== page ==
The family-friendly chili party will feature live music by Murray & Company, a kids craft area, raffles, door prizes, the Bengals on TV and, of course, chili. Each guest will receive three ballots to vote for their favorite chili out of more than 15 entries. 

Funds raised will go to support educational and enrichment programming, school transportation, school supplies and other specialized services for school-aged children experiencing homelessness. 

Noon-4 p.m. Sunday, Nov. 10. $10; free for ages 5 and under. Northside Tavern, 4163 Hamilton Ave., Northside, faceswithoutplaces.org.

 
 
by Maija Zummo 10.30.2013
Posted In: Events, Contest at 12:28 PM | Permalink | Comments (0)
 
 
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Cooks'Wares Chili Challenge

Winners win prizes!

Think you have the best chili in the city? Prove it.

Cooks'Wares cooking school and retail store is hosting a chili challenge, awarding the best chili prizes ranging from $25 gift certificates to Cooks'Wares to an 8-quart Le Creuset Stock Pot and a $50 gift certificate. And everyone's a winner, with every entrant receiving $5 to use at Cooks'Wares.

Bring 16 to 24 ounces of your already prepared chili in a dish that can be heated, plus any necessary toppings. It will be heated before judging and judged by a panel of experienced cooks, culinary professionals and/or chili lovers. All proceeds will be donated to charity.

11 a.m.-2 p.m. Nov. 2. at the Shops at Harper's Point, 11344 Montgomery Road, Montgomery, 513-489-6400. For more information visit cookswaresonline.com.

 
 
by Maija Zummo 10.29.2013
Posted In: Events at 03:38 PM | Permalink | Comments (0)
 
 
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The Cystic Fibrosis Foundation of Greater Cincinnati Meat Ball

This five-course chef's gala features alotta meat

The Cystic Fibrosis Foundation's Greater Cincinnati Chapter is holding its inaugural Meat Ball. 

On Saturday, Nov. 2, join the foundation for a five-course chef's gala featuring, what else, a ton of meat. Meat from Cincinnati meat companies like Fresh Sausage Specialists, Rose Packing Company, Birchwood Foods and more will be prepared by Horseshoe Casino Cincinnati chefs. After dinner, Meat Ball emcee Jeff Thomas of the Jeff & Jen Morning Show on Q102 will lead an evening program, followed by a live auction and music by Johnny Clueless. All proceeds and evening activities will go to raise funds and awareness to support the Cystic Fibrosis Foundation's mission to "assure the development of the means to cure and control cystic fibrosis and to improve the quality of life for those with the disease."

Schedule of events:

5:30 p.m. Registration begins

7 p.m. Five-course dinner begins and silent auction ends

8:20 p.m. Program begins

8:40 p.m. Live auction begins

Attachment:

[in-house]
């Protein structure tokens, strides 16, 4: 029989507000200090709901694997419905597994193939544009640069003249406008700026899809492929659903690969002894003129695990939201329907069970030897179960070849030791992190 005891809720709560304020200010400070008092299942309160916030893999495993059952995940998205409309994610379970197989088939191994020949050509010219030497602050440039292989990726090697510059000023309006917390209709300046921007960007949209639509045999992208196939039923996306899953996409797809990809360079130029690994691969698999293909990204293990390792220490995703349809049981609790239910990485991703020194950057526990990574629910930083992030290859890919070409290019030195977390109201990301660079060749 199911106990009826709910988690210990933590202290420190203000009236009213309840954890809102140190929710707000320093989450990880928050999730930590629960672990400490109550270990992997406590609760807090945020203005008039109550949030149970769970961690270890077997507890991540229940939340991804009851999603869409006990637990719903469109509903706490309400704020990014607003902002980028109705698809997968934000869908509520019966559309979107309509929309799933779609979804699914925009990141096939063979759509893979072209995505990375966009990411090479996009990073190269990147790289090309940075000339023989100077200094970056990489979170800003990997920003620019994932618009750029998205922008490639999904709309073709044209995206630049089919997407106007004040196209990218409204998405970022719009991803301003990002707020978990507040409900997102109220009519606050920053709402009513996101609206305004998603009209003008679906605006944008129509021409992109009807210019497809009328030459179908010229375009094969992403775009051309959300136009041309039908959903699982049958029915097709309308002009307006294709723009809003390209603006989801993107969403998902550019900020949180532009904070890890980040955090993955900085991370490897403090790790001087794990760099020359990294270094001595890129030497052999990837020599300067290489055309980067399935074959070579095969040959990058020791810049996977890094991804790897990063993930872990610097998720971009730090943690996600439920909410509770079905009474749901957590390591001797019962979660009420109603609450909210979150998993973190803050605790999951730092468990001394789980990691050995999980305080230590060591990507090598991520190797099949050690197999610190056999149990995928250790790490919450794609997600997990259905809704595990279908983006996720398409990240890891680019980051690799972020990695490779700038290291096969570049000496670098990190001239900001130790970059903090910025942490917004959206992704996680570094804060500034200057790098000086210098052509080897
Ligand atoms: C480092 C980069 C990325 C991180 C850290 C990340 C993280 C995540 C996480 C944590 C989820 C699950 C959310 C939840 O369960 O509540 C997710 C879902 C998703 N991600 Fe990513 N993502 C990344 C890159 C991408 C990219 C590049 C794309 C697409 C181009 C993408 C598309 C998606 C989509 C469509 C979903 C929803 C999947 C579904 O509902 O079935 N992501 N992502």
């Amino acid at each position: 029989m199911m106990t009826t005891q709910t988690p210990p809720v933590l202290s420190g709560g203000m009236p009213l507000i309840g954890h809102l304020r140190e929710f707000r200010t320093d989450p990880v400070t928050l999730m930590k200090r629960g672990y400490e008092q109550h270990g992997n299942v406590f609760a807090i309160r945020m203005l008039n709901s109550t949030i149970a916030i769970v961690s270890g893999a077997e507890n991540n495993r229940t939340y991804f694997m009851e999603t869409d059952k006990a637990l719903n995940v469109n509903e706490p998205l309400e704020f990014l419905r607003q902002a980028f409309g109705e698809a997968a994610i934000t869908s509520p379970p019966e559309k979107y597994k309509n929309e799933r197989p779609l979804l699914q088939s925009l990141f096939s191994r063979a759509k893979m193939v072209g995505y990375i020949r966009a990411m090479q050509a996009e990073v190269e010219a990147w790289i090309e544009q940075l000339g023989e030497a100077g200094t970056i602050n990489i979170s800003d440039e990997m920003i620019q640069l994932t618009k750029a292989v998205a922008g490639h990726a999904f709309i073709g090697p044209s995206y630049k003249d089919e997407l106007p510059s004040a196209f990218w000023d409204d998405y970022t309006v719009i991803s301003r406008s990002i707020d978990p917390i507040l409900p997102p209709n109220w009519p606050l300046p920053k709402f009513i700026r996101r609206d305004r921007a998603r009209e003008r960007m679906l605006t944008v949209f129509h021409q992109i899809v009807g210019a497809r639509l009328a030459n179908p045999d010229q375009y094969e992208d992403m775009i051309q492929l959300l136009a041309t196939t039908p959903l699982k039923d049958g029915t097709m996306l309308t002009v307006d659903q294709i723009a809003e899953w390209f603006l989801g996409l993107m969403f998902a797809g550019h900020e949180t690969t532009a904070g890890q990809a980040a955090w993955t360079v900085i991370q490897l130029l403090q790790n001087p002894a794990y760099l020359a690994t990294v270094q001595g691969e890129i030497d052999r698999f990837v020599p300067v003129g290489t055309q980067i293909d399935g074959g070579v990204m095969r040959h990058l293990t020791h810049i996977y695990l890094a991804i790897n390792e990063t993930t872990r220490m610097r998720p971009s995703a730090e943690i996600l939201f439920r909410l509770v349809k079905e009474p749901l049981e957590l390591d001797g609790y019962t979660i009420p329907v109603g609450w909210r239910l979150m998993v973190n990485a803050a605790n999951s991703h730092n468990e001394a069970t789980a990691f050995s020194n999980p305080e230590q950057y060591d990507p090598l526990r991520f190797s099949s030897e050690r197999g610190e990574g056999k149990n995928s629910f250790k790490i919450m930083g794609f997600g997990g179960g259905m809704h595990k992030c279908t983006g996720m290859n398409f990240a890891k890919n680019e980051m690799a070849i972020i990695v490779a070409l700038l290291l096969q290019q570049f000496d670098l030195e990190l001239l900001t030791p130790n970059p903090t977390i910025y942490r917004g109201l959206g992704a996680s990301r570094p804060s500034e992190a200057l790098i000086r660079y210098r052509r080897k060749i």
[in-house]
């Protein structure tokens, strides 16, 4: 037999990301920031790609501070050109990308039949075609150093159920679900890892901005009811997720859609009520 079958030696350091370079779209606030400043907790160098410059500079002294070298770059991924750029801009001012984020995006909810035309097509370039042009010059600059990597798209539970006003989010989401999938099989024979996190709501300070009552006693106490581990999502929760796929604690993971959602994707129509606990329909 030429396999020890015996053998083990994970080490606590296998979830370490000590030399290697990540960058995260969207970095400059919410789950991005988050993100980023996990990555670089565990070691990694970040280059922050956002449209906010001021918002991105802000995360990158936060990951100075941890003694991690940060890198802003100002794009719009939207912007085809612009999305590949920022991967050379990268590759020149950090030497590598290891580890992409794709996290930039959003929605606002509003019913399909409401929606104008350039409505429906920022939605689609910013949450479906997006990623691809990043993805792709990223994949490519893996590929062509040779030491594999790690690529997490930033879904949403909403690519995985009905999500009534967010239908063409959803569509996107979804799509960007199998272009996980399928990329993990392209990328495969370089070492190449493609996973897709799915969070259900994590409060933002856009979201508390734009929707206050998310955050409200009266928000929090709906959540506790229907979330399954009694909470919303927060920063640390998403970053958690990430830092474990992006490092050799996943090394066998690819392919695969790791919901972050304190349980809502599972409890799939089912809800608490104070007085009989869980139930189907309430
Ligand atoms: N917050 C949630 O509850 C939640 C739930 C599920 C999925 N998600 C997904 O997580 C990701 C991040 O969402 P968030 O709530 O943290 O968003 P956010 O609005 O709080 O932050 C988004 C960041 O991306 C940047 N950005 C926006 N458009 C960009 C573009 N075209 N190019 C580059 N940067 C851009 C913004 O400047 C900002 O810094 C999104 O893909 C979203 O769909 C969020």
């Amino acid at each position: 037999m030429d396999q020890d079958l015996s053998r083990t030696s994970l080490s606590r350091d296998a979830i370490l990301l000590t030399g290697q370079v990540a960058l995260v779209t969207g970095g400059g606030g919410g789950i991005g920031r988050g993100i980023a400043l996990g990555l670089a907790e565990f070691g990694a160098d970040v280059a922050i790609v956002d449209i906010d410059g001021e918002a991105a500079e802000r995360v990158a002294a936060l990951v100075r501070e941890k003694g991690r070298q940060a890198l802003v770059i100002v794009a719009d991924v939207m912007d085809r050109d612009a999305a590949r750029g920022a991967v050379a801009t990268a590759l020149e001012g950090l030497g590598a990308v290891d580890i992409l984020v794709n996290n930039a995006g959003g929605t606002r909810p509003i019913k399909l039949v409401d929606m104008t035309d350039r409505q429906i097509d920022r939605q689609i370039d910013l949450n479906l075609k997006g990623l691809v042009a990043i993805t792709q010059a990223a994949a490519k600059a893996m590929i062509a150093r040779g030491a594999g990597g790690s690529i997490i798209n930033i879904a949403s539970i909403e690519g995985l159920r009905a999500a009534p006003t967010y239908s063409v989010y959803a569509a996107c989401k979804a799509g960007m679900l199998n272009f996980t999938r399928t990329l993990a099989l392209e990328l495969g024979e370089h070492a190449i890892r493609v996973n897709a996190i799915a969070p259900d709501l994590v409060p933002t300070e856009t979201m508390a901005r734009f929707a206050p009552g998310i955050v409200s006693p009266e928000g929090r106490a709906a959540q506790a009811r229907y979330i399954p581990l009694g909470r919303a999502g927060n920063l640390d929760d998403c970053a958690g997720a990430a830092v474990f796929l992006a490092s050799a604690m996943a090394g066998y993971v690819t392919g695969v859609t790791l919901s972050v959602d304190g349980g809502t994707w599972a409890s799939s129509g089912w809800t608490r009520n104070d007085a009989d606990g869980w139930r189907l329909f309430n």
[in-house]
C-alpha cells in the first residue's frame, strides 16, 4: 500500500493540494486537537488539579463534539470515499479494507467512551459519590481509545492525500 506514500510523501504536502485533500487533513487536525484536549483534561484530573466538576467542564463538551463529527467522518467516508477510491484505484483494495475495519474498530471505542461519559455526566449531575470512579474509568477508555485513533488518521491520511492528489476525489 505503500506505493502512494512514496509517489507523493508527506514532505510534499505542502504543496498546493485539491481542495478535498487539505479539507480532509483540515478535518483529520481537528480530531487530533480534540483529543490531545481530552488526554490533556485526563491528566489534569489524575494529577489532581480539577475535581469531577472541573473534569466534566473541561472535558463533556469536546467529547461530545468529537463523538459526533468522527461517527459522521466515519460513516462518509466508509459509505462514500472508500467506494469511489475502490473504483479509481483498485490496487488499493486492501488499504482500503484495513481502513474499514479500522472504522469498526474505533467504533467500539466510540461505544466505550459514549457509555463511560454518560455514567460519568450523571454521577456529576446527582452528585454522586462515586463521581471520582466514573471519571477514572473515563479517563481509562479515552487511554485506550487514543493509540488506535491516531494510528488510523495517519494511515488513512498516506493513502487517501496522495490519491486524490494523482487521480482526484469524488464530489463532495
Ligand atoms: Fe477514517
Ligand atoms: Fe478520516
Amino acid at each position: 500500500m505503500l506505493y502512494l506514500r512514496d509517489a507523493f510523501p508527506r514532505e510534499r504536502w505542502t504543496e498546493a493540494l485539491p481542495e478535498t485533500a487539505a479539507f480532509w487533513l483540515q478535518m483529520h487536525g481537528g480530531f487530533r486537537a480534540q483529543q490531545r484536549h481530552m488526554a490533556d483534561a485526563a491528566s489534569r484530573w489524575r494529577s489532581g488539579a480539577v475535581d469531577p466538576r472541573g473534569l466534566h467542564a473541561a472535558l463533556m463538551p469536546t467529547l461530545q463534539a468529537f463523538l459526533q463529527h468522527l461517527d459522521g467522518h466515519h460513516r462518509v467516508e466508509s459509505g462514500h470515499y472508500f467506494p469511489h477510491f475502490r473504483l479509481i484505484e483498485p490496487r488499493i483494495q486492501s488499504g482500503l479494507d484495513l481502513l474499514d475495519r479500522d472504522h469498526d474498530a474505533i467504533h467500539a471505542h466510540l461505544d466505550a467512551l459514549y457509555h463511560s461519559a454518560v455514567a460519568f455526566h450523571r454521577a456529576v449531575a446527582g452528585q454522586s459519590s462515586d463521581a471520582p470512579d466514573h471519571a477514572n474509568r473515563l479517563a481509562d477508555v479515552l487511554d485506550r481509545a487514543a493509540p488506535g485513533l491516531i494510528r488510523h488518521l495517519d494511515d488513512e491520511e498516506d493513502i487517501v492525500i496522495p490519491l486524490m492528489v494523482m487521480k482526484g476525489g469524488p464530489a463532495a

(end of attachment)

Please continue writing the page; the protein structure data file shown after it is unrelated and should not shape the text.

9 p.m. Dancing and entertainment by Johnny Clueless

5:30 p.m. $200 ($102 is tax-deductible). Horseshoe Casino Cincinnati, 1000 Broadway St., Pendleton, cff.org/chapters/cincinnati.

 
 
by Maija Zummo 10.29.2013
Posted In: News, local restaurant at 09:16 AM | Permalink | Comments (0)
 
 
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Chef Steven Geddes to Leave Local 127

Kyle Johnson will succeed chef Geddes as executive chef on Nov. 5

Effective Nov. 5, Chef Steven Geddes will step down as executive chef of Local 127, the local New American restaurant he has spearheaded since 2009. Geddes' successor will be chef Kyle Johnson, who has a wide-breadth of experience ranging from a Michelin-starred kitchen to extensive travel.

Johnson began his career at Alize in Las Vegas under the tutelage of chefs including André Rochat and Jacques Van Staden. He then went on to be a traveling executive chef for Celebrity Cruises, assisting in menu development for sister cruise line Azamara Cruises. Johnson has staged with notable kitchens including the Picasso and Michelin-starred Guy Savoy but relocated to Cincinnati in 2009 to open Local 127. After the opening, he became executive chef at Paramour, a contemporary American fine dining restaurant in Philadelphia. 
 
"I'm happy to be back in the area and carry on the restaurant that Steve and I created together," Johnson says in a recent press release. "Steve is like a brother to me and one of my biggest mentors. I will miss him greatly and will forever thank him for asking me to embark on this journey."

Geddes, one of just more than 100 certified master sommeliers in the U.S., will remain a consulting master sommelier at Local 127, visiting occasionally, but will ultimately be heading west to continue his work in the food and wine world.


As far as changes, the restaurant will be extending its hours to include lunch (starting Nov. 5) and Saturday brunch (starting Dec. 7), which will feature a make-your-own bloody mary bar. Chef Johnson will also be updating the Local 127 menu to include more seafood and beef choices with seasonal preparations, plus adding a bar snack menu with pork belly bites, devils on horseback (a pub snack with a fruit like dates wrapped in bacon), fries inspired the by the In-N-Out Burger chain and more. 


And for fans of the "local" in Local 127, fear not: Chef Johnson will remain true to the restaurant's pledge of serving responsibly sourced foods, according to the press release.


Local 127 is located at 413 Vine St., Downtown. For more information visit mylocal127.com.